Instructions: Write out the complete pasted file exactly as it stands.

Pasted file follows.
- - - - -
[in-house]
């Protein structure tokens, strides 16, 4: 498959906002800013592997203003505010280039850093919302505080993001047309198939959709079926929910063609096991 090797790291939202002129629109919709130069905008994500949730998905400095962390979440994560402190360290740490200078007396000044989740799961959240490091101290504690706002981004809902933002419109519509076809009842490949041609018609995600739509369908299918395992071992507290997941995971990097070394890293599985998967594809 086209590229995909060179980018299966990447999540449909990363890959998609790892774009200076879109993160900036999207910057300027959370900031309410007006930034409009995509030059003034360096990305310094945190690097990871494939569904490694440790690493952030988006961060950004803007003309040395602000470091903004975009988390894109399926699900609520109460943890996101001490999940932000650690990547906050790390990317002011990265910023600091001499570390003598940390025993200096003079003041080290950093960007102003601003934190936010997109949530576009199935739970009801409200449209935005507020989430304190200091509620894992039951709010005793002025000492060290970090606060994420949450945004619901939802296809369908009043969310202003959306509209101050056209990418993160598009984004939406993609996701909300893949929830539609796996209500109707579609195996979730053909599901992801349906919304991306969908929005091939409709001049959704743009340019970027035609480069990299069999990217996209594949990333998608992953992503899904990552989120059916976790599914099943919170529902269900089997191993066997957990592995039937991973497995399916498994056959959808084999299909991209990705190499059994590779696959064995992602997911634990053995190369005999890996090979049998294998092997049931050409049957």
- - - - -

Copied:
[in-house]
């Protein structure tokens, strides 16, 4: 498959906002800013592997203003505010280039850093919302505080993001047309198939959709079926929910063609096991 090797790291939202002129629109919709130069905008994500949730998905400095962390979440994560402190360290740490200078007396000044989740799961959240490091101290504690706002981004809902933002419109519509076809009842490949041609018609995600739509369908299918395992071992507290997941995971990097070394890293599985998967594809 086209590229995909060179980018299966990447999540449909990363890959998609790892774009200076879109993160900036999207910057300027959370900031309410007006930034409009995509030059003034360096990305310094945190690097990871494939569904490694440790690493952030988006961060950004803007003309040395602000470091903004975009988390894109399926699900609520109460943890996101001490999940932000650690990547906050790390990317002011990265910023600091001499570390003598940390025993200096003079003041080290950093960007102003601003934190936010997109949530576009199935739970009801409200449209935005507020989430304190200091509620894992039951709010005793002025000492060290970090606060994420949450945004619901939802296809369908009043969310202003959306509209101050056209990418993160598009984004939406993609996701909300893949929830539609796996209500109707579609195996979730053909599901992801349906919304991306969908929005091939409709001049959704743009340019970027035609480069990299069999990217996209594949990333998608992953992503899904990552989120059916976790599914099943919170529902269900089997191993066997957990592995039937991973497995399916498994056959959808084999299909991209990705190499059994590779696959064995992602997911634990053995190369005999890996090979049998294998092997049931050409049957």